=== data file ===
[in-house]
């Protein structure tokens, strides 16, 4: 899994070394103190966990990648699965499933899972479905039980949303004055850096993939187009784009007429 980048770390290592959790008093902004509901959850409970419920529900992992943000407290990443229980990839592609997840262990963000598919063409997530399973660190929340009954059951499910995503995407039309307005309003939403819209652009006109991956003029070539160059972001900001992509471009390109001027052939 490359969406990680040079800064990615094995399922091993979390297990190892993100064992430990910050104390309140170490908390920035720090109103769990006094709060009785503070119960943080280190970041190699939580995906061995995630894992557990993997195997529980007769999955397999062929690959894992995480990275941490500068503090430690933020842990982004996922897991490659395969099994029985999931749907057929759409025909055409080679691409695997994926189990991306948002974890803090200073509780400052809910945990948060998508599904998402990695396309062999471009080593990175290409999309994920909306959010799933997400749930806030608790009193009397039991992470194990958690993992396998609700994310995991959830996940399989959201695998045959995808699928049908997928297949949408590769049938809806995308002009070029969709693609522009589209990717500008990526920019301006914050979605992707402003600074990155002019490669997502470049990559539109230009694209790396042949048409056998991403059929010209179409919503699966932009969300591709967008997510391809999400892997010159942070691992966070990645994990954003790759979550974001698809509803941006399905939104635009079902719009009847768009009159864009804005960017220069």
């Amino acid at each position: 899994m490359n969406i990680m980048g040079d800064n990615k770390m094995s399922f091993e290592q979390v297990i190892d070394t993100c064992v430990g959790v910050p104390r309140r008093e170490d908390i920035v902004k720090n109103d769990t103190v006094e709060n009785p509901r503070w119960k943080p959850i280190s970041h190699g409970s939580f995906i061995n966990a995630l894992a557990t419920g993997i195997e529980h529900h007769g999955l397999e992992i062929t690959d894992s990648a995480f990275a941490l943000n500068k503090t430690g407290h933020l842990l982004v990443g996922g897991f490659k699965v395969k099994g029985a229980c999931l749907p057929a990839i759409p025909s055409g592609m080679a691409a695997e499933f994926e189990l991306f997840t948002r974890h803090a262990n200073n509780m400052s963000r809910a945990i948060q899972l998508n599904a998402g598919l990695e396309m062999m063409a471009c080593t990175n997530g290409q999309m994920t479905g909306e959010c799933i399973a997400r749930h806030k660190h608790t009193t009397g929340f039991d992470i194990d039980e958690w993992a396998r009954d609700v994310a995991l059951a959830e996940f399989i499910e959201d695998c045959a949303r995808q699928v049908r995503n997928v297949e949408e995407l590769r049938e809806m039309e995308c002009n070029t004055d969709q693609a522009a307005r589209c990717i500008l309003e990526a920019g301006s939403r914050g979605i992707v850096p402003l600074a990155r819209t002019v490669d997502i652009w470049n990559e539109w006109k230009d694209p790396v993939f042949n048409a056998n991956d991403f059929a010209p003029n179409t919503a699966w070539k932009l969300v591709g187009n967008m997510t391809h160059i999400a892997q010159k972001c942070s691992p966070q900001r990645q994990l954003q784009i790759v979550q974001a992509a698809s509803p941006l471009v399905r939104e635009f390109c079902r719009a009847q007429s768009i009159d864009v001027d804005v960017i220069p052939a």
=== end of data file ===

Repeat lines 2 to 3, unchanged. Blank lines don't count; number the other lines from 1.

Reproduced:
């Protein structure tokens, strides 16, 4: 899994070394103190966990990648699965499933899972479905039980949303004055850096993939187009784009007429 980048770390290592959790008093902004509901959850409970419920529900992992943000407290990443229980990839592609997840262990963000598919063409997530399973660190929340009954059951499910995503995407039309307005309003939403819209652009006109991956003029070539160059972001900001992509471009390109001027052939 490359969406990680040079800064990615094995399922091993979390297990190892993100064992430990910050104390309140170490908390920035720090109103769990006094709060009785503070119960943080280190970041190699939580995906061995995630894992557990993997195997529980007769999955397999062929690959894992995480990275941490500068503090430690933020842990982004996922897991490659395969099994029985999931749907057929759409025909055409080679691409695997994926189990991306948002974890803090200073509780400052809910945990948060998508599904998402990695396309062999471009080593990175290409999309994920909306959010799933997400749930806030608790009193009397039991992470194990958690993992396998609700994310995991959830996940399989959201695998045959995808699928049908997928297949949408590769049938809806995308002009070029969709693609522009589209990717500008990526920019301006914050979605992707402003600074990155002019490669997502470049990559539109230009694209790396042949048409056998991403059929010209179409919503699966932009969300591709967008997510391809999400892997010159942070691992966070990645994990954003790759979550974001698809509803941006399905939104635009079902719009009847768009009159864009804005960017220069």
């Amino acid at each position: 899994m490359n969406i990680m980048g040079d800064n990615k770390m094995s399922f091993e290592q979390v297990i190892d070394t993100c064992v430990g959790v910050p104390r309140r008093e170490d908390i920035v902004k720090n109103d769990t103190v006094e709060n009785p509901r503070w119960k943080p959850i280190s970041h190699g409970s939580f995906i061995n966990a995630l894992a557990t419920g993997i195997e529980h529900h007769g999955l397999e992992i062929t690959d894992s990648a995480f990275a941490l943000n500068k503090t430690g407290h933020l842990l982004v990443g996922g897991f490659k699965v395969k099994g029985a229980c999931l749907p057929a990839i759409p025909s055409g592609m080679a691409a695997e499933f994926e189990l991306f997840t948002r974890h803090a262990n200073n509780m400052s963000r809910a945990i948060q899972l998508n599904a998402g598919l990695e396309m062999m063409a471009c080593t990175n997530g290409q999309m994920t479905g909306e959010c799933i399973a997400r749930h806030k660190h608790t009193t009397g929340f039991d992470i194990d039980e958690w993992a396998r009954d609700v994310a995991l059951a959830e996940f399989i499910e959201d695998c045959a949303r995808q699928v049908r995503n997928v297949e949408e995407l590769r049938e809806m039309e995308c002009n070029t004055d969709q693609a522009a307005r589209c990717i500008l309003e990526a920019g301006s939403r914050g979605i992707v850096p402003l600074a990155r819209t002019v490669d997502i652009w470049n990559e539109w006109k230009d694209p790396v993939f042949n048409a056998n991956d991403f059929a010209p003029n179409t919503a699966w070539k932009l969300v591709g187009n967008m997510t391809h160059i999400a892997q010159k972001c942070s691992p966070q900001r990645q994990l954003q784009i790759v979550q974001a992509a698809s509803p941006l471009v399905r939104e635009f390109c079902r719009a009847q007429s768009i009159d864009v001027d804005v960017i220069p052939a």